So Where Do Grassroots Queer Folk Go From Here?

Sounds like a pretty disheartening situation, right? Transphobia running rampant, ENDA being pushed as some Barney Frankenstein monster to preserve queer votes for a Democratic Party that hasn’t earned them, and a lack of real dialogue with the everyday gay community (which doesn’t really care that much about ENDA anyway).

But it’s not really so bad as it looks.

Consider, for instance, the grassroots efforts that have won us the equality under the law that our community really values.

Marriage equality started as lawsuits in Vermont and Massachusetts – leading eventually to civil unions and then marriage equality in Massachusetts. All throughout that process, individual grass-roots activists who cared more about their own equality than a Democratic Party central committee agenda, took the matter into their own hands (and to court). No less an “authority” than Barney Frank himself called them, desperate, demanding that they drop their case and explaining how they’re asking for too much -- that their efforts would hurt the Democratic Party (and ENDA!). But they soldiered on, with the support of lesbian, gay, bisexual, and yes, transgender people, to a stunning victory.

If they’d taken Frank’s “advice,” marriage equality would still be a distant goal – not something many people enjoy today, and an achievable thing in many parts of the country. When push came to shove, Frank and his supporters valued their own political power over what the average gay person actually wanted and needed – and laughably described their concern for their own family’s well-being as “selfish and misguided.”

This has continued within the marriage struggle today. California is just a governor’s signature away from full marriage equality, thanks to a broad transpartisan (and transgender inclusive) coalition of grassroots activists who brought the issue to light with state legislators. The commentariat who are busy slamming transfolk today were nowhere to be found in the California struggle – and neither were most of the “national leaders” who are today busy pushing ENDA. This is a struggle that once again, grassroots activism delivered.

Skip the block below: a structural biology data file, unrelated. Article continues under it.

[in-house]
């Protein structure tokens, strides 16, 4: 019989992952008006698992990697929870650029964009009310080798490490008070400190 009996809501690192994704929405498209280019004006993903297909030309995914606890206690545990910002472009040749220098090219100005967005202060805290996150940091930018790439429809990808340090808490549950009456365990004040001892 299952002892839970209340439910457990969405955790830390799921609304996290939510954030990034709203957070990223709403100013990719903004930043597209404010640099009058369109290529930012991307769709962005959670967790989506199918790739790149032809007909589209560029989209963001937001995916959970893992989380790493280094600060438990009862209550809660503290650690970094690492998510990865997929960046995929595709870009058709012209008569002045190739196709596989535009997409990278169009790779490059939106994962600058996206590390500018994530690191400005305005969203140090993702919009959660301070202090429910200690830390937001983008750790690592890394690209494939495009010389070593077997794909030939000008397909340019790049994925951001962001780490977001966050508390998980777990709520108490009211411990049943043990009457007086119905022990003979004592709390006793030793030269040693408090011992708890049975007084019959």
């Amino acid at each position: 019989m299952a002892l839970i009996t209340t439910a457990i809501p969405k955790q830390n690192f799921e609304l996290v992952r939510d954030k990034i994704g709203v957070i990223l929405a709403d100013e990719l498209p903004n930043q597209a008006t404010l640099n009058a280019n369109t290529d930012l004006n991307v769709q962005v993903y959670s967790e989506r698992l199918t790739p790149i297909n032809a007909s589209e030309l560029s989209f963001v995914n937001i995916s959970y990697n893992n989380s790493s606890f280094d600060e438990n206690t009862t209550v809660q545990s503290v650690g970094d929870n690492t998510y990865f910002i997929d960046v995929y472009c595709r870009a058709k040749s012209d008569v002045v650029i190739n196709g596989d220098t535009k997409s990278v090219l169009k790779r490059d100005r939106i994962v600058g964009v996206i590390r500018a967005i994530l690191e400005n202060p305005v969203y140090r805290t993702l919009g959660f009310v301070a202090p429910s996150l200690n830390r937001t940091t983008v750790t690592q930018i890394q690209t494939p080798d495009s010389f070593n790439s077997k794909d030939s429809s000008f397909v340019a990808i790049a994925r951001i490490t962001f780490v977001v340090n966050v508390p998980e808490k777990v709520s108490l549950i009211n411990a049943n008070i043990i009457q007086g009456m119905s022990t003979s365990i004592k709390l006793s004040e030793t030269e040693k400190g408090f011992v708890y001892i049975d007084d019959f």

In fact, most of the real advances being made by queer folks in the past 15 years have been the result not of Democratic Party politicians (and their apologists), but by grassroots action. And the good news here is that regardless of what happens with the ENDA fiasco (and its firestorm of transphobia), we can look forward to continued progress if we work together on the grassroots level and ignore the self-appointed commentators’ pronouncements on who is “in or out” of our community.

Transgender people are a crucial part of the LGBTQ community. They have fought many brave battles in their everyday lives in the service of living and loving openly. They deserve nothing more, nor less, than full equality under the law – as do all queer Americans. The grassroots knows this and accepts it. The Democratic Party and its associated apologists know it, and fear it. If we stick together, ignore the manufactured ENDA “controversy,” and push for equality under the law rather than Washington-crafted special rights legislation, we’ll all win.

I invite transgender people feeling burnt by this controversy to commit to joining Outright in the grassroots. And I invite the rest of the LGBTQ community (and its allies) to recommit ourselves to real equality under the law, without regard to the fortunes of a corrupt and mendacious Democratic Party (and its privileged white urban apologists).

If you want to get started, why not head to Outright’s web site ( and sign our petitions demanding equal marriage, equal adoption, equal immigration rights, and equal treatment in criminal law. Then, consider working locally with LGBTQ people who share your passion for real-life issues like marriage, adoption, and immigration – not Washington policy-wonk politics. Learn more about candidates for office (including Libertarians) who share your concerns on these issues – and will actually do something about them.

We still have time to make lemonade out of this latest basket of pungent Democratic lemons.

And shame on the queer commentators who are leveraging transphobic bias to appease their political masters. You don’t speak for us – and never did.

Tuesday, September 18, 2007

Why we oppose ENDA